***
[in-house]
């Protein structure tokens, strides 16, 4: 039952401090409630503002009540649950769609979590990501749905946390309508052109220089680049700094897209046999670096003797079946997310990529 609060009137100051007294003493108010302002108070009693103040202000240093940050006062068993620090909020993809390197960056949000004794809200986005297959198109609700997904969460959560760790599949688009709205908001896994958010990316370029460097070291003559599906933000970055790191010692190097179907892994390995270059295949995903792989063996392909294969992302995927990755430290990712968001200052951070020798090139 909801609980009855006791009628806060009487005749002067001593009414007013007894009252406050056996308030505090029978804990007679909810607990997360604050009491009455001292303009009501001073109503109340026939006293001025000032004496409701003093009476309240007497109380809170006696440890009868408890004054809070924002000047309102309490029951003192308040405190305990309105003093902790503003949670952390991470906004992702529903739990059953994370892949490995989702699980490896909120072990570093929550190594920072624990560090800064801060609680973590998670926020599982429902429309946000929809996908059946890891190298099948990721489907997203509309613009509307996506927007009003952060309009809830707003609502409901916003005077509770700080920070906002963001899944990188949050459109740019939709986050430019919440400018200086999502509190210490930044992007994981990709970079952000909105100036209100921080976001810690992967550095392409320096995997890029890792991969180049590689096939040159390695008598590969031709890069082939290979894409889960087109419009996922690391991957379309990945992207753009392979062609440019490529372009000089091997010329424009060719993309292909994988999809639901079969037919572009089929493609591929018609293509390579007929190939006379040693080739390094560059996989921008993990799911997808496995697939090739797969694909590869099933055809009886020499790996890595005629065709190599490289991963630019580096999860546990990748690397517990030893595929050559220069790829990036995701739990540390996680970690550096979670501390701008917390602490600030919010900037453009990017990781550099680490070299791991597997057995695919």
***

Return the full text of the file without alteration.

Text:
[in-house]
């Protein structure tokens, strides 16, 4: 039952401090409630503002009540649950769609979590990501749905946390309508052109220089680049700094897209046999670096003797079946997310990529 609060009137100051007294003493108010302002108070009693103040202000240093940050006062068993620090909020993809390197960056949000004794809200986005297959198109609700997904969460959560760790599949688009709205908001896994958010990316370029460097070291003559599906933000970055790191010692190097179907892994390995270059295949995903792989063996392909294969992302995927990755430290990712968001200052951070020798090139 909801609980009855006791009628806060009487005749002067001593009414007013007894009252406050056996308030505090029978804990007679909810607990997360604050009491009455001292303009009501001073109503109340026939006293001025000032004496409701003093009476309240007497109380809170006696440890009868408890004054809070924002000047309102309490029951003192308040405190305990309105003093902790503003949670952390991470906004992702529903739990059953994370892949490995989702699980490896909120072990570093929550190594920072624990560090800064801060609680973590998670926020599982429902429309946000929809996908059946890891190298099948990721489907997203509309613009509307996506927007009003952060309009809830707003609502409901916003005077509770700080920070906002963001899944990188949050459109740019939709986050430019919440400018200086999502509190210490930044992007994981990709970079952000909105100036209100921080976001810690992967550095392409320096995997890029890792991969180049590689096939040159390695008598590969031709890069082939290979894409889960087109419009996922690391991957379309990945992207753009392979062609440019490529372009000089091997010329424009060719993309292909994988999809639901079969037919572009089929493609591929018609293509390579007929190939006379040693080739390094560059996989921008993990799911997808496995697939090739797969694909590869099933055809009886020499790996890595005629065709190599490289991963630019580096999860546990990748690397517990030893595929050559220069790829990036995701739990540390996680970690550096979670501390701008917390602490600030919010900037453009990017990781550099680490070299791991597997057995695919």